Also file Resina under formerly available and still on Bandcamp https://resina.bandcamp.com/album/resina-2

Not a ton of record labels have new classical, so I’ll just append the album list:  Chrom, a simple lunch, Bahadirhan Koçer, PFT, Rivoalto, Tañidos, Szescian, Taukay.  Each has at least something I’d wishlist.


  • Hi! I am Yuri Vinogradov, author of Hydromantia, the album you mentioned in your list. Thank you for reference! I'm glad that you found my music interesting. All my albums are Name Your Price now so you're welcome to listen and download Possibility of Non-Linear Logic and my other music for free.
  • Hi! I am Yuri Vinogradov, author of Hydromantia, the album you mentioned in your list. Thank you for reference! I'm glad that you found my music interesting. All my albums are Name Your Price now so you're welcome to listen and download Possibility of Non-Linear Logic and my other music for free.
    Thanks! I am listening to Hydromantia right now and enjoying it quite a bit.
  • Wow!  I figured there'd be people here who liked the style but didn't expect to hear from an artist.  I feel guilty about going NYP on anything even if doing what little I can to promote it eventually.  I hope the decision results in much wider exposure and generous paying customers for what is really innovative, challenging, and pure new classical music.  Do you consider your music more jazz than new classical, btw, or are such designations beside the point for you?  Have you ever seen a dime from eMusic?  Thanks for your comment!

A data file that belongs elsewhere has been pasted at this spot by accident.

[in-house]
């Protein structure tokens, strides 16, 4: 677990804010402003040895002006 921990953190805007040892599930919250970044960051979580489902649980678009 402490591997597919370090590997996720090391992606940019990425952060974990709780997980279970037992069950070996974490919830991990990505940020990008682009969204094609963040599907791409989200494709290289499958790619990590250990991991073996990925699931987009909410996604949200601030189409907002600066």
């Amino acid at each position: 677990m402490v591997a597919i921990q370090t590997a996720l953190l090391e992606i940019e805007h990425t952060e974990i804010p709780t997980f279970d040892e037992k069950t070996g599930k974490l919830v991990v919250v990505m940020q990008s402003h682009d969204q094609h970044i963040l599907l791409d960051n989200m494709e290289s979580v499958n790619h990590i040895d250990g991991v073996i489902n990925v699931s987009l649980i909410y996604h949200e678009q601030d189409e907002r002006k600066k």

• Hi! I am Yuri Vinogradov, author of Hydromantia, the album you mentioned in your list. Thank you for reference! I'm glad that you found my music interesting. All my albums are Name Your Price now so you're welcome to listen and download Possibility of Non-Linear Logic and my other music for free.
    Thanks! I am listening to Hydromantia right now and enjoying it quite a bit.
    Thank you! Glad you like it!

  • omnifoo said:
    Wow!  I figured there'd be people here who liked the style but didn't expect to hear from an artist.  I feel guilty about going NYP on anything even if doing what little I can to promote it eventually.  I hope the decision results in much wider exposure and generous paying customers for what is really innovative, challenging, and pure new classical music.  Do you consider your music more jazz than new classical, btw, or are such designations beside the point for you?  Have you ever seen a dime from eMusic?  Thanks for your comment!
    Well, I hope so. I think, NYP will encourage people to download my music and to share it. 
    Thank you for your kind and pleasant description of my music! 
    Though my music is purely improvisational I don't use (or use quite seldom) jazz groove/swing, idioms (standart melodic moves and ornaments) and harmonic sequences so I think that modern or new classical tag suits it better. I can say it's too cold and transparent for jazz as I understand it though it's quite subjective and I would fear to argue on this matter.
    Some of my music is selling on iTunes, Google Music etc., but I think there isn't any of it on eMusic, so no.
  • Thanks for clarification.  I have trouble noticing when something is improvised in the first place but wondered if that made the jazz categorization more likely in and of itself despite it sounding a lot more like classical music.  I mentioned those two albums b/c they're the only two on eMusic.  Didn't realize your output was so large when I bought Hydromantia there.  We're all concerned about eMusic not paying the labels and artists, so I'd be curious whether Assist for Artist or eMusic itself has them without your consent:  https://www.emusic.com/artist/rs_4821667/Yuri-Vinogradov